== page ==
“For He loved the world so much that he gave his only-begotten Son, in order that everyone exercising faith in him might not be destroyed but have everlasting life.”
The original name of our Saviour was not Jesus or Iesous, but Yehowshua [meaning “Yehowah Is Salvation”]. In our Saviour’s word, His Father’s Name was given to Him. The Father’s Name is Yehowah.
Two factors contributed greatly to the substitution and the distortion of our Saviour’s Name. The first was the superstitious teaching of the Jews that the Father’s Name is not to be uttered and that the Name must be “disguised” outside of the temple of Jerusalem. The second factor was the strong anti-Judaism feeling that prevailed amongst the Gentiles. They wanted a saviour, but not a Jewish one.
According to Wörterbuch der Antike, the substitute name can be traced back to the Latin Iesus and the Greek I·e·sous′. Then, it can be traced back to an adaptation of the name of the Greek healing goddess Ieso. This is confirmed by Greek-English Lexicon of Liddell and Scott. To Greeks who venerated a healing goddess Ieso, a saviour Iesous must have been most acceptable, suggests a writer in Philologische Wochenschrift. In spite of attempts to justify the “translating” of the Father’s Name and His Son’s Name, it cannot be done. A person’s name remains the same in all languages.
The father of the Greek goddess Ieso was Asclepius, the deity of healing. The father of Asclepius was Apollo, the great Sun-deity. Thus, the name Iesous can be traced back to Sun-worship. There is also a relationship to the Egyptian goddess Isis and her son Isu. According to Reallexikon der ägyptischen Religionsgeschichte, the name of Isis appears in hieroglyphic inscriptions as ESU or ES. Isu and Esu sound exactly like “Jesu” that the Saviour is called in the translated Scriptures of many languages.
Esus was a Gallic deity comparable to the Scandanavian Odin. The Greek abbreviation for Iesous is IHS, which is found on many inscriptions made by the Church during the Middle Ages. IHS was the mystery name of Bacchus (Tammuz), another Sun-deity.
The Greeks used both the word Messias (a transliteration) and Christos (a translation) for the Hebrew Mashiach (Anointed). The word Christos was far more acceptable to the pagans who were worshiping Chreston and Chrestos.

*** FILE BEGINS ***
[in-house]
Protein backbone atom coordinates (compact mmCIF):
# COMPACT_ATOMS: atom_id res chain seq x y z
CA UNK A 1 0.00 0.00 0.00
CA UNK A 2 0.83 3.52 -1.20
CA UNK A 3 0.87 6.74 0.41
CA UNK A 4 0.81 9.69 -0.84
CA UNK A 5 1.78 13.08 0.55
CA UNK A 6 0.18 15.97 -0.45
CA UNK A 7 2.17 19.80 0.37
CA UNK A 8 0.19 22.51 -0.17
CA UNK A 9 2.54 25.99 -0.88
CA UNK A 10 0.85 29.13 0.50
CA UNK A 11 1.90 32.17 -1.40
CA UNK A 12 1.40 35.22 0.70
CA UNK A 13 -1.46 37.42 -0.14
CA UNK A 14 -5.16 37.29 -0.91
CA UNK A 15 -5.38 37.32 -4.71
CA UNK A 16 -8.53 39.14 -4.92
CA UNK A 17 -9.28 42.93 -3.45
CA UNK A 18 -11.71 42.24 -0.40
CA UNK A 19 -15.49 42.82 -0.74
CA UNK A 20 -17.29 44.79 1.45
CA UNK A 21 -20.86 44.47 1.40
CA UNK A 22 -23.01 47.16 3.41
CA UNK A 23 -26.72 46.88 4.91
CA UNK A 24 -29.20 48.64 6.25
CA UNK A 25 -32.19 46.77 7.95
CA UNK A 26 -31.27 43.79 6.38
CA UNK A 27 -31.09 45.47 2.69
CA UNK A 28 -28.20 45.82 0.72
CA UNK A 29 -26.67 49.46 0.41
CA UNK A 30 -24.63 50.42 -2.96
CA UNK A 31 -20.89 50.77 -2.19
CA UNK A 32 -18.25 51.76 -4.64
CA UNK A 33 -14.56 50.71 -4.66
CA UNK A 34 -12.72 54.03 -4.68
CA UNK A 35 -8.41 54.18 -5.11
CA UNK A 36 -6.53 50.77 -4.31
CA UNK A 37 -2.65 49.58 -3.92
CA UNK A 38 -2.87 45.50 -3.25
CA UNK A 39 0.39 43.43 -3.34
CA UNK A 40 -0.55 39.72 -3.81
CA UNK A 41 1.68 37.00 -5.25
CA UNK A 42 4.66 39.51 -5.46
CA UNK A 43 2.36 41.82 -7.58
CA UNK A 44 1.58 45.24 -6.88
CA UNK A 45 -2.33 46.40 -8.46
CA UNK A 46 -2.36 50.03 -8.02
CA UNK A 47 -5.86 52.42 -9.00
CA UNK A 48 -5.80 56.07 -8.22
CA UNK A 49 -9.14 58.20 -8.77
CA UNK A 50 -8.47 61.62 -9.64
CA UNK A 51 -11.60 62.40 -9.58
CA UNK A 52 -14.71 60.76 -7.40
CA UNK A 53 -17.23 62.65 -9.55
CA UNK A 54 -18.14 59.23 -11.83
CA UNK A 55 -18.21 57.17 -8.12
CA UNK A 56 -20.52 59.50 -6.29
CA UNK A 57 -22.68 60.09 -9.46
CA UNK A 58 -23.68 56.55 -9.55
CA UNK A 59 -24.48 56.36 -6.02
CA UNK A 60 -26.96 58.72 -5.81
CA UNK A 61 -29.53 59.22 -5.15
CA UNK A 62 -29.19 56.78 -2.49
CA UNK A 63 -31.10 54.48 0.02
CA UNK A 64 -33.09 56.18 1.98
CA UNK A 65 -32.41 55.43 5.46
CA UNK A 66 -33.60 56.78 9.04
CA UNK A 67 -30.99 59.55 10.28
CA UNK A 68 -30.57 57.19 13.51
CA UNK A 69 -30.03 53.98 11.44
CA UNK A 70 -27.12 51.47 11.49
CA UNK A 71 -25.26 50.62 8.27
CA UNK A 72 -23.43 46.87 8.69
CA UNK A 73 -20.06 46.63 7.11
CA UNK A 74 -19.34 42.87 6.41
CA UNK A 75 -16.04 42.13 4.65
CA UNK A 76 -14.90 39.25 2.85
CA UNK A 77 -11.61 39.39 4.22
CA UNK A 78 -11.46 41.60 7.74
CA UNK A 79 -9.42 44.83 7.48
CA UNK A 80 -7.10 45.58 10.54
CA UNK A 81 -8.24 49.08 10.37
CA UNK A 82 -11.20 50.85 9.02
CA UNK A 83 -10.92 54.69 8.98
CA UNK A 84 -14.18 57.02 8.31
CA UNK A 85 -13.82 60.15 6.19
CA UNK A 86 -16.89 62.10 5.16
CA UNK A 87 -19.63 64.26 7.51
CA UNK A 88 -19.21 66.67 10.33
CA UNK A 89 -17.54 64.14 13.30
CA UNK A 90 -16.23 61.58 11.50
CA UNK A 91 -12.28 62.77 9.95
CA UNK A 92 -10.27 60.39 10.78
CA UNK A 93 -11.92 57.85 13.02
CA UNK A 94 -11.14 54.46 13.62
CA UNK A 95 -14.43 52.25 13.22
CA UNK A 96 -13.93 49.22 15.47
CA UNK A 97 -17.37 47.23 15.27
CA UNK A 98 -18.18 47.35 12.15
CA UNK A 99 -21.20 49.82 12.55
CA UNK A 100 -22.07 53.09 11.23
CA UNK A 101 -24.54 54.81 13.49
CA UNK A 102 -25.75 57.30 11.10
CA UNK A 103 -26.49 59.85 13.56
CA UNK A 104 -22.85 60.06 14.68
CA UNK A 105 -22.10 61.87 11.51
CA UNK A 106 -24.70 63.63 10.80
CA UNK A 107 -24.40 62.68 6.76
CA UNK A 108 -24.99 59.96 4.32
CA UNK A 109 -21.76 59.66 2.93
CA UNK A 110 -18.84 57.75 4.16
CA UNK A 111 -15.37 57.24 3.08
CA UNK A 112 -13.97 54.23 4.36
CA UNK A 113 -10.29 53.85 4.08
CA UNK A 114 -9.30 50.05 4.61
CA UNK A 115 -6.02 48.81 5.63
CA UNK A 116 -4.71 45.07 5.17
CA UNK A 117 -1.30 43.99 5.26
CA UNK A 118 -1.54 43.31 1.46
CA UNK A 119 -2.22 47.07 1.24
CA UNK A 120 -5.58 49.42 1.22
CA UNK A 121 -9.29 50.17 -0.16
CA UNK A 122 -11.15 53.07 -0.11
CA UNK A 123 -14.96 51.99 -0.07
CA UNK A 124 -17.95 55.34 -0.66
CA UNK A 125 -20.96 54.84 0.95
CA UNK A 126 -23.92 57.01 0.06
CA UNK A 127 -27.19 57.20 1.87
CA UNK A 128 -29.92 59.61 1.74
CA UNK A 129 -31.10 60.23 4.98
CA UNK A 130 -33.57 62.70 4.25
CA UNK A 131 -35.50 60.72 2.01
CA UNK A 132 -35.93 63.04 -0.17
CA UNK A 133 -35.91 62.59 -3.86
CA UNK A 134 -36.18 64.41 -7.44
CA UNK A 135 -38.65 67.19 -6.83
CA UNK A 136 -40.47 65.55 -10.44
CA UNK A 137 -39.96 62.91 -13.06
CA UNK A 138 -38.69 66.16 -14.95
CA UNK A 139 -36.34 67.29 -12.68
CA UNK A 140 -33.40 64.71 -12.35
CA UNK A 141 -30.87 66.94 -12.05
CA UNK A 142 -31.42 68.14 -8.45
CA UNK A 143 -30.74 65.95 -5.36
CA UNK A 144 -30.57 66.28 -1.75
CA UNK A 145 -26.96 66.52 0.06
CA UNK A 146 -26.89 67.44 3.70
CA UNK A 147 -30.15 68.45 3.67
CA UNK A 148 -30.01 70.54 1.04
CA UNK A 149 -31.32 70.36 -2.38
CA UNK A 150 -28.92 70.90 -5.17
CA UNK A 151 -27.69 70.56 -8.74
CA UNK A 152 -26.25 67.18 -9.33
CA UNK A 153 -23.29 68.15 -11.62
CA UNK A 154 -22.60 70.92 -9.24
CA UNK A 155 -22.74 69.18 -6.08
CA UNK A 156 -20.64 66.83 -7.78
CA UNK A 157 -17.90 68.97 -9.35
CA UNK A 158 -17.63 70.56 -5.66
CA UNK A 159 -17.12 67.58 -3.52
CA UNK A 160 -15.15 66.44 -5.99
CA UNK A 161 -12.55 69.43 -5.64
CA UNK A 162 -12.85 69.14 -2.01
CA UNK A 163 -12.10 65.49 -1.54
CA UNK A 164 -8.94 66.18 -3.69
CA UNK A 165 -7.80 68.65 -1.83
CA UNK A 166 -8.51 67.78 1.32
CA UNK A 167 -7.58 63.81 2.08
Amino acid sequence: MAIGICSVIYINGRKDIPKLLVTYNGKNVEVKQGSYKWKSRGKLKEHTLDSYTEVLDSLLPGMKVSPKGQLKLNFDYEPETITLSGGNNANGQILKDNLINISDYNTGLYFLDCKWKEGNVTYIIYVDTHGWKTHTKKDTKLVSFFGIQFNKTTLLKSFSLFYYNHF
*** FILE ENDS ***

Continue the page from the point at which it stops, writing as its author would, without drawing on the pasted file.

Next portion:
According to The Interpreter’s Dictionary of the Bible, the word Christos was easily confused with the common Greek proper name Chrestos, meaning “good.” According to a French theological dictionary, it is absolutely beyond doubt that Christus and Chrestus, and Christiani and Chrestiani were used indifferently by the profane and Christian authors of the first two centuries A.D. The word Christianos is a Latinism, being contributed neither by the Jews nor by the Christians themselves. The word was introduced from one of three origins: the Roman police, the Roman populace, or an unspecified pagan origin. Its infrequent use in the New Testament suggests a pagan origin.
According to Realencyclopaedie, the inscription Chrestos is to be seen on a Mithras relief in the Vatican. According to Christianity and Mythology, Osiris, the Sun-deity of Egypt, was reverenced as Chrestos. In the Synagogue of the Marcionites on Mount Hermon, built in the third century A.D., the Messiah’s title is spelled Chrestos. According to Tertullian and Lactantius, the common people usually called Christ Chrestos.
The oBible uses the Greek transliteration Messias in the New Covenant scriptures.
- Come Out of Her My People (2004) by C. J. Koster, pg. 60-71
- Philologische Wochenschrift No. 25 6-21-1930 by Hans Lamer.
- Wörterbuch der Antike “Jesus” by Bux and Schöne
- Jesus Potter Harry Christ [see Mithras] by Derek Murphy
- The diegesis: being a discovery of the origin, evidences, and early history of Christianity, never yet before or elsewhere so fully and faithfully set forth (1873) by Robert Taylor